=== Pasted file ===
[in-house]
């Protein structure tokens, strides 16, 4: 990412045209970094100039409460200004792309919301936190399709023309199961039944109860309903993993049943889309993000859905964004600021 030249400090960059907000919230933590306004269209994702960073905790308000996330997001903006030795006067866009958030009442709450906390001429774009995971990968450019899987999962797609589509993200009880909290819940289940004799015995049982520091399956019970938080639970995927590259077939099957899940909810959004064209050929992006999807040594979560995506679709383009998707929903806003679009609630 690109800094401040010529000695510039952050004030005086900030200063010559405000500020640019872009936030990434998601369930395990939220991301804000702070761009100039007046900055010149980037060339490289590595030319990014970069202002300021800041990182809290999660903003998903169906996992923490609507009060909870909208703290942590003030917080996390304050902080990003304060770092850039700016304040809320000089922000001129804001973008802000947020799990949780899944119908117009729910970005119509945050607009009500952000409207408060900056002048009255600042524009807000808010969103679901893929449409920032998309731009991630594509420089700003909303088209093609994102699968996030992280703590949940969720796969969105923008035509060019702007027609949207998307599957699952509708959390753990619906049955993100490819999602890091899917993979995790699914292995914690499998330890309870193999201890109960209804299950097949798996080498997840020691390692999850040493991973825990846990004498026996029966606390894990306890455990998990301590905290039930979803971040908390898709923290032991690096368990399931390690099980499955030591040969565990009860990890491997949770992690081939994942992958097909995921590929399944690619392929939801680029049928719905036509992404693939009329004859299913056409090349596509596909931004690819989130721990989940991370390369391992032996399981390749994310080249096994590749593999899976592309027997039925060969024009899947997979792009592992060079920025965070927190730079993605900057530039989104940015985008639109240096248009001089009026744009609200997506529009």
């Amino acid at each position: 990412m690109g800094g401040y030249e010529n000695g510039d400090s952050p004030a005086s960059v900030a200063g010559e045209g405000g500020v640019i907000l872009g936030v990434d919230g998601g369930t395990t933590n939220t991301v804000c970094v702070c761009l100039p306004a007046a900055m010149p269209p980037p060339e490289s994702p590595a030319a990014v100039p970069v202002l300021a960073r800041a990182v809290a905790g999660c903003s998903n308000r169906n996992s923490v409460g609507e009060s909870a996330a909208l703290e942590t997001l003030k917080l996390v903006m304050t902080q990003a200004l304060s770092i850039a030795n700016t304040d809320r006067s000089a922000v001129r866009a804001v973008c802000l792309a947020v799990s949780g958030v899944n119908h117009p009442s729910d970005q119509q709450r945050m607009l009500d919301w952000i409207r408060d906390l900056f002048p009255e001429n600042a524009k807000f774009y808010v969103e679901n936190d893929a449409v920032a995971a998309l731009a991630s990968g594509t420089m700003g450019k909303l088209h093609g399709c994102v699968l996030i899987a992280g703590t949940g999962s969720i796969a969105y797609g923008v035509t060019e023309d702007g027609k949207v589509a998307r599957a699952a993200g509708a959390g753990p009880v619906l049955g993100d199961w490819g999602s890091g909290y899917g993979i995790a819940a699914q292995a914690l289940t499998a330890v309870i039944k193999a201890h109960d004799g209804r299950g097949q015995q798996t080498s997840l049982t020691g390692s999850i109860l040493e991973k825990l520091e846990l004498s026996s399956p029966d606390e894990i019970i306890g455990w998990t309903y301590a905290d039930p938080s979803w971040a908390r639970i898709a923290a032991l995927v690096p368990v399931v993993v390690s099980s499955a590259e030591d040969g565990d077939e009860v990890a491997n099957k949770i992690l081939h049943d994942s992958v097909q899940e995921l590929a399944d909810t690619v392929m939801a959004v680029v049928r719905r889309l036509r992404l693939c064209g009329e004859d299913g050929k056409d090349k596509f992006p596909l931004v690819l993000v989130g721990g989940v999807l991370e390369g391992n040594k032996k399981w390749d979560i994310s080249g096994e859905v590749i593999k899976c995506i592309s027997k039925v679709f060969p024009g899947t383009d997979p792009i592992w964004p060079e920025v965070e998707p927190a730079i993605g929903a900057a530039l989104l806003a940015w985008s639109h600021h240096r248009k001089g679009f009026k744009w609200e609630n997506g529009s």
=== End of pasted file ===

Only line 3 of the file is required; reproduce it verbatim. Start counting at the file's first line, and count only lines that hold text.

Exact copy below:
């Amino acid at each position: 990412m690109g800094g401040y030249e010529n000695g510039d400090s952050p004030a005086s960059v900030a200063g010559e045209g405000g500020v640019i907000l872009g936030v990434d919230g998601g369930t395990t933590n939220t991301v804000c970094v702070c761009l100039p306004a007046a900055m010149p269209p980037p060339e490289s994702p590595a030319a990014v100039p970069v202002l300021a960073r800041a990182v809290a905790g999660c903003s998903n308000r169906n996992s923490v409460g609507e009060s909870a996330a909208l703290e942590t997001l003030k917080l996390v903006m304050t902080q990003a200004l304060s770092i850039a030795n700016t304040d809320r006067s000089a922000v001129r866009a804001v973008c802000l792309a947020v799990s949780g958030v899944n119908h117009p009442s729910d970005q119509q709450r945050m607009l009500d919301w952000i409207r408060d906390l900056f002048p009255e001429n600042a524009k807000f774009y808010v969103e679901n936190d893929a449409v920032a995971a998309l731009a991630s990968g594509t420089m700003g450019k909303l088209h093609g399709c994102v699968l996030i899987a992280g703590t949940g999962s969720i796969a969105y797609g923008v035509t060019e023309d702007g027609k949207v589509a998307r599957a699952a993200g509708a959390g753990p009880v619906l049955g993100d199961w490819g999602s890091g909290y899917g993979i995790a819940a699914q292995a914690l289940t499998a330890v309870i039944k193999a201890h109960d004799g209804r299950g097949q015995q798996t080498s997840l049982t020691g390692s999850i109860l040493e991973k825990l520091e846990l004498s026996s399956p029966d606390e894990i019970i306890g455990w998990t309903y301590a905290d039930p938080s979803w971040a908390r639970i898709a923290a032991l995927v690096p368990v399931v993993v390690s099980s499955a590259e030591d040969g565990d077939e009860v990890a491997n099957k949770i992690l081939h049943d994942s992958v097909q899940e995921l590929a399944d909810t690619v392929m939801a959004v680029v049928r719905r889309l036509r992404l693939c064209g009329e004859d299913g050929k056409d090349k596509f992006p596909l931004v690819l993000v989130g721990g989940v999807l991370e390369g391992n040594k032996k399981w390749d979560i994310s080249g096994e859905v590749i593999k899976c995506i592309s027997k039925v679709f060969p024009g899947t383009d997979p792009i592992w964004p060079e920025v965070e998707p927190a730079i993605g929903a900057a530039l989104l806003a940015w985008s639109h600021h240096r248009k001089g679009f009026k744009w609200e609630n997506g529009s």